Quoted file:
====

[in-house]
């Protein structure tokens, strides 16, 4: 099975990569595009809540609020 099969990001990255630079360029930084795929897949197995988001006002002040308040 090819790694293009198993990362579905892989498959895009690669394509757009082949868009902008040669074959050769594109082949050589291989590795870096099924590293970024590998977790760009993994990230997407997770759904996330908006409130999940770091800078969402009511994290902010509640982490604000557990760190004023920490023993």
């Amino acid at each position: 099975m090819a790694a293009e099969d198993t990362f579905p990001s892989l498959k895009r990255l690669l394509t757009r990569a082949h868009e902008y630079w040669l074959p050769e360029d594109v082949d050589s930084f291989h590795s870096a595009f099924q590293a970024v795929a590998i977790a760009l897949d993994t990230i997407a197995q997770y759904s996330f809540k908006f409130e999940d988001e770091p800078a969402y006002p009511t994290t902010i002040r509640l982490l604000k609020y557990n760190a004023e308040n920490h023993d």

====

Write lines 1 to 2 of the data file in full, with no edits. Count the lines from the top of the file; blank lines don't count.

[in-house]
């Protein structure tokens, strides 16, 4: 099975990569595009809540609020 099969990001990255630079360029930084795929897949197995988001006002002040308040 090819790694293009198993990362579905892989498959895009690669394509757009082949868009902008040669074959050769594109082949050589291989590795870096099924590293970024590998977790760009993994990230997407997770759904996330908006409130999940770091800078969402009511994290902010509640982490604000557990760190004023920490023993």